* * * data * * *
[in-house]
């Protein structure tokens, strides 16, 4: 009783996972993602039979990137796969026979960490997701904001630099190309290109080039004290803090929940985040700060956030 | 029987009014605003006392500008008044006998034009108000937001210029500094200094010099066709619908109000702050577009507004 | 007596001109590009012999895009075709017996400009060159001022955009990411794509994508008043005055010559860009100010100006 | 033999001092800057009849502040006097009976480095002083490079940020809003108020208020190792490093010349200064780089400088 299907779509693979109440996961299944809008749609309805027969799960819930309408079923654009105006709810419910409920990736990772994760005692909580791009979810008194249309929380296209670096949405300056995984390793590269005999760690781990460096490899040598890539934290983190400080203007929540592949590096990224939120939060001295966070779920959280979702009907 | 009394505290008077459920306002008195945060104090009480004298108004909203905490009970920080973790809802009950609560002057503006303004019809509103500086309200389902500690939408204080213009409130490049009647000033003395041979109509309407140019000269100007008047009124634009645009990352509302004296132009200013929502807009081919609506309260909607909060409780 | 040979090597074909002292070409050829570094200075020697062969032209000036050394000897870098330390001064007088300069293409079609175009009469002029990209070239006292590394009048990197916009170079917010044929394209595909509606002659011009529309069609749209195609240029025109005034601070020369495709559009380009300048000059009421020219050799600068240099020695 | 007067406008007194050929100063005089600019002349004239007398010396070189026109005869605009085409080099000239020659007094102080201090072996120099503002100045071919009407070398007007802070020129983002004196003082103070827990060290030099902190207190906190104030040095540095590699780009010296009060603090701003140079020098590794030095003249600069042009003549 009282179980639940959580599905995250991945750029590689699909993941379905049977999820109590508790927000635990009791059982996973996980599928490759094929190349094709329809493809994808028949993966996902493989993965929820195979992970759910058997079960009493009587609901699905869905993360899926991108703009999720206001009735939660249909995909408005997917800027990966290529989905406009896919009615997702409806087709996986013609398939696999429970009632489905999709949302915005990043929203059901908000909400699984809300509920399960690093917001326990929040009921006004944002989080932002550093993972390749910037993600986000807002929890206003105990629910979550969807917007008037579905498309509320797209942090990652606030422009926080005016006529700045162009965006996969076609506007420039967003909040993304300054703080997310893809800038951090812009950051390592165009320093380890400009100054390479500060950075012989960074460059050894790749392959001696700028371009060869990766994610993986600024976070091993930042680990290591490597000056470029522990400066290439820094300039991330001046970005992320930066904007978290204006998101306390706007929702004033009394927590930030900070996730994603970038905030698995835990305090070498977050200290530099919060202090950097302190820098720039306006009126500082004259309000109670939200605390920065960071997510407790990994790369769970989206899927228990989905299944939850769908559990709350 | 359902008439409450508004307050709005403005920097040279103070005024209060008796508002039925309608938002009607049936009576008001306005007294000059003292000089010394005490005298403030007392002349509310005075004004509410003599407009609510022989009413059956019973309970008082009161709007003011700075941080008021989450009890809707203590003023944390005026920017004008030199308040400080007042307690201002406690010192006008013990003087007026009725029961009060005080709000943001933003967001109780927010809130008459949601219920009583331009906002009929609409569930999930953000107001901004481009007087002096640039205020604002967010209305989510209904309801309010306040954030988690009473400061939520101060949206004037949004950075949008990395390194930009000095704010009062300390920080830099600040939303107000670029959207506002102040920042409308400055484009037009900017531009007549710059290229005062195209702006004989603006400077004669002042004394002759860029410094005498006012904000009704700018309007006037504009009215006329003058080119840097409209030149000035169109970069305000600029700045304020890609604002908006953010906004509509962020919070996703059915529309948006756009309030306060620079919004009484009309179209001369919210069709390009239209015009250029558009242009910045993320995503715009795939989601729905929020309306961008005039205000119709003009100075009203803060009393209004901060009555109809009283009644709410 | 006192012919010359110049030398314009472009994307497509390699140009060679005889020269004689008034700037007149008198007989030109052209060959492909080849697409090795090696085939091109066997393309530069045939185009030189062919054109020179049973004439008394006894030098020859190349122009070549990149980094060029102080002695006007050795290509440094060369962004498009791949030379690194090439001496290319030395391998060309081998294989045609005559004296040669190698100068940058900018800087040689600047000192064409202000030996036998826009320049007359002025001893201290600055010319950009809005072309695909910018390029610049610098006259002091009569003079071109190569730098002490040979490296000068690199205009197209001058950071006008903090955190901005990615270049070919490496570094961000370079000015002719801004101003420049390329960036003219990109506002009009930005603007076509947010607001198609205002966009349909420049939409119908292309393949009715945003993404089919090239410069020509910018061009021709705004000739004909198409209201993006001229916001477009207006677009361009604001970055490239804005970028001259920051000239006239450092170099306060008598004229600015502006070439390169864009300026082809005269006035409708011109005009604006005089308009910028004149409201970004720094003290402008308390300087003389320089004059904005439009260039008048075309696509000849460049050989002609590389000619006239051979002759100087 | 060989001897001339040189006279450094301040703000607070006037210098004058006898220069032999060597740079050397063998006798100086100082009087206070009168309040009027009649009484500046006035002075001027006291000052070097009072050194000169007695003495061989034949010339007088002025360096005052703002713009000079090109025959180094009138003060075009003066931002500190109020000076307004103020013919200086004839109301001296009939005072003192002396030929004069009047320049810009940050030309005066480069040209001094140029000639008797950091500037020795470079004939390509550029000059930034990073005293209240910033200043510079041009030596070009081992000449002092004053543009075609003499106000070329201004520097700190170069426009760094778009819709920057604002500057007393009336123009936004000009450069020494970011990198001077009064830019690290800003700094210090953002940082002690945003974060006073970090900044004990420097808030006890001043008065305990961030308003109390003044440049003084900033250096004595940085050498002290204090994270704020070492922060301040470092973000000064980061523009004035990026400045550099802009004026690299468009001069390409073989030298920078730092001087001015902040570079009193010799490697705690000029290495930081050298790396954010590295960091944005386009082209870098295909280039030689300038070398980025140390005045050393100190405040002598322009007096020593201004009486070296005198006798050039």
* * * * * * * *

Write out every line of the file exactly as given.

[in-house]
């Protein structure tokens, strides 16, 4: 009783996972993602039979990137796969026979960490997701904001630099190309290109080039004290803090929940985040700060956030 | 029987009014605003006392500008008044006998034009108000937001210029500094200094010099066709619908109000702050577009507004 | 007596001109590009012999895009075709017996400009060159001022955009990411794509994508008043005055010559860009100010100006 | 033999001092800057009849502040006097009976480095002083490079940020809003108020208020190792490093010349200064780089400088 299907779509693979109440996961299944809008749609309805027969799960819930309408079923654009105006709810419910409920990736990772994760005692909580791009979810008194249309929380296209670096949405300056995984390793590269005999760690781990460096490899040598890539934290983190400080203007929540592949590096990224939120939060001295966070779920959280979702009907 | 009394505290008077459920306002008195945060104090009480004298108004909203905490009970920080973790809802009950609560002057503006303004019809509103500086309200389902500690939408204080213009409130490049009647000033003395041979109509309407140019000269100007008047009124634009645009990352509302004296132009200013929502807009081919609506309260909607909060409780 | 040979090597074909002292070409050829570094200075020697062969032209000036050394000897870098330390001064007088300069293409079609175009009469002029990209070239006292590394009048990197916009170079917010044929394209595909509606002659011009529309069609749209195609240029025109005034601070020369495709559009380009300048000059009421020219050799600068240099020695 | 007067406008007194050929100063005089600019002349004239007398010396070189026109005869605009085409080099000239020659007094102080201090072996120099503002100045071919009407070398007007802070020129983002004196003082103070827990060290030099902190207190906190104030040095540095590699780009010296009060603090701003140079020098590794030095003249600069042009003549 009282179980639940959580599905995250991945750029590689699909993941379905049977999820109590508790927000635990009791059982996973996980599928490759094929190349094709329809493809994808028949993966996902493989993965929820195979992970759910058997079960009493009587609901699905869905993360899926991108703009999720206001009735939660249909995909408005997917800027990966290529989905406009896919009615997702409806087709996986013609398939696999429970009632489905999709949302915005990043929203059901908000909400699984809300509920399960690093917001326990929040009921006004944002989080932002550093993972390749910037993600986000807002929890206003105990629910979550969807917007008037579905498309509320797209942090990652606030422009926080005016006529700045162009965006996969076609506007420039967003909040993304300054703080997310893809800038951090812009950051390592165009320093380890400009100054390479500060950075012989960074460059050894790749392959001696700028371009060869990766994610993986600024976070091993930042680990290591490597000056470029522990400066290439820094300039991330001046970005992320930066904007978290204006998101306390706007929702004033009394927590930030900070996730994603970038905030698995835990305090070498977050200290530099919060202090950097302190820098720039306006009126500082004259309000109670939200605390920065960071997510407790990994790369769970989206899927228990989905299944939850769908559990709350 | 359902008439409450508004307050709005403005920097040279103070005024209060008796508002039925309608938002009607049936009576008001306005007294000059003292000089010394005490005298403030007392002349509310005075004004509410003599407009609510022989009413059956019973309970008082009161709007003011700075941080008021989450009890809707203590003023944390005026920017004008030199308040400080007042307690201002406690010192006008013990003087007026009725029961009060005080709000943001933003967001109780927010809130008459949601219920009583331009906002009929609409569930999930953000107001901004481009007087002096640039205020604002967010209305989510209904309801309010306040954030988690009473400061939520101060949206004037949004950075949008990395390194930009000095704010009062300390920080830099600040939303107000670029959207506002102040920042409308400055484009037009900017531009007549710059290229005062195209702006004989603006400077004669002042004394002759860029410094005498006012904000009704700018309007006037504009009215006329003058080119840097409209030149000035169109970069305000600029700045304020890609604002908006953010906004509509962020919070996703059915529309948006756009309030306060620079919004009484009309179209001369919210069709390009239209015009250029558009242009910045993320995503715009795939989601729905929020309306961008005039205000119709003009100075009203803060009393209004901060009555109809009283009644709410 | 006192012919010359110049030398314009472009994307497509390699140009060679005889020269004689008034700037007149008198007989030109052209060959492909080849697409090795090696085939091109066997393309530069045939185009030189062919054109020179049973004439008394006894030098020859190349122009070549990149980094060029102080002695006007050795290509440094060369962004498009791949030379690194090439001496290319030395391998060309081998294989045609005559004296040669190698100068940058900018800087040689600047000192064409202000030996036998826009320049007359002025001893201290600055010319950009809005072309695909910018390029610049610098006259002091009569003079071109190569730098002490040979490296000068690199205009197209001058950071006008903090955190901005990615270049070919490496570094961000370079000015002719801004101003420049390329960036003219990109506002009009930005603007076509947010607001198609205002966009349909420049939409119908292309393949009715945003993404089919090239410069020509910018061009021709705004000739004909198409209201993006001229916001477009207006677009361009604001970055490239804005970028001259920051000239006239450092170099306060008598004229600015502006070439390169864009300026082809005269006035409708011109005009604006005089308009910028004149409201970004720094003290402008308390300087003389320089004059904005439009260039008048075309696509000849460049050989002609590389000619006239051979002759100087 | 060989001897001339040189006279450094301040703000607070006037210098004058006898220069032999060597740079050397063998006798100086100082009087206070009168309040009027009649009484500046006035002075001027006291000052070097009072050194000169007695003495061989034949010339007088002025360096005052703002713009000079090109025959180094009138003060075009003066931002500190109020000076307004103020013919200086004839109301001296009939005072003192002396030929004069009047320049810009940050030309005066480069040209001094140029000639008797950091500037020795470079004939390509550029000059930034990073005293209240910033200043510079041009030596070009081992000449002092004053543009075609003499106000070329201004520097700190170069426009760094778009819709920057604002500057007393009336123009936004000009450069020494970011990198001077009064830019690290800003700094210090953002940082002690945003974060006073970090900044004990420097808030006890001043008065305990961030308003109390003044440049003084900033250096004595940085050498002290204090994270704020070492922060301040470092973000000064980061523009004035990026400045550099802009004026690299468009001069390409073989030298920078730092001087001015902040570079009193010799490697705690000029290495930081050298790396954010590295960091944005386009082209870098295909280039030689300038070398980025140390005045050393100190405040002598322009007096020593201004009486070296005198006798050039």